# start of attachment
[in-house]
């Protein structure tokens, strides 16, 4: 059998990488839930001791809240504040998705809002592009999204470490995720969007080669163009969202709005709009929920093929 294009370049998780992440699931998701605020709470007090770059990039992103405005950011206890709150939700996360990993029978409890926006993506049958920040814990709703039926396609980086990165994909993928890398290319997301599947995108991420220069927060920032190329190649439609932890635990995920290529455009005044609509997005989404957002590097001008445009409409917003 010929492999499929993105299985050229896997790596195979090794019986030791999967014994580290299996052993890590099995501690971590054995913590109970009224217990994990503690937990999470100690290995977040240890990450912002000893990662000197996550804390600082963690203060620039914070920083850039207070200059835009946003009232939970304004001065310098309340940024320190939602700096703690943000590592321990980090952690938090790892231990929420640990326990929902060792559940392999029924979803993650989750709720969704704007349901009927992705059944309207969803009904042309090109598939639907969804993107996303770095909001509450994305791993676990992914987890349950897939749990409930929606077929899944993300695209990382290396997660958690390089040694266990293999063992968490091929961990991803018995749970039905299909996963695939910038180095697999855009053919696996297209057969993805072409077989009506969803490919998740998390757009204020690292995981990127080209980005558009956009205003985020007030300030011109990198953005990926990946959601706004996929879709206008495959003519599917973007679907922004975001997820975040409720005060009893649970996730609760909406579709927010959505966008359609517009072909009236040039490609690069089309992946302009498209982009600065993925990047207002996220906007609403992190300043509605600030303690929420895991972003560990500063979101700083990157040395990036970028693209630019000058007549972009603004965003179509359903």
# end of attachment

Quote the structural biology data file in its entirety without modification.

[in-house]
């Protein structure tokens, strides 16, 4: 059998990488839930001791809240504040998705809002592009999204470490995720969007080669163009969202709005709009929920093929 294009370049998780992440699931998701605020709470007090770059990039992103405005950011206890709150939700996360990993029978409890926006993506049958920040814990709703039926396609980086990165994909993928890398290319997301599947995108991420220069927060920032190329190649439609932890635990995920290529455009005044609509997005989404957002590097001008445009409409917003 010929492999499929993105299985050229896997790596195979090794019986030791999967014994580290299996052993890590099995501690971590054995913590109970009224217990994990503690937990999470100690290995977040240890990450912002000893990662000197996550804390600082963690203060620039914070920083850039207070200059835009946003009232939970304004001065310098309340940024320190939602700096703690943000590592321990980090952690938090790892231990929420640990326990929902060792559940392999029924979803993650989750709720969704704007349901009927992705059944309207969803009904042309090109598939639907969804993107996303770095909001509450994305791993676990992914987890349950897939749990409930929606077929899944993300695209990382290396997660958690390089040694266990293999063992968490091929961990991803018995749970039905299909996963695939910038180095697999855009053919696996297209057969993805072409077989009506969803490919998740998390757009204020690292995981990127080209980005558009956009205003985020007030300030011109990198953005990926990946959601706004996929879709206008495959003519599917973007679907922004975001997820975040409720005060009893649970996730609760909406579709927010959505966008359609517009072909009236040039490609690069089309992946302009498209982009600065993925990047207002996220906007609403992190300043509605600030303690929420895991972003560990500063979101700083990157040395990036970028693209630019000058007549972009603004965003179509359903």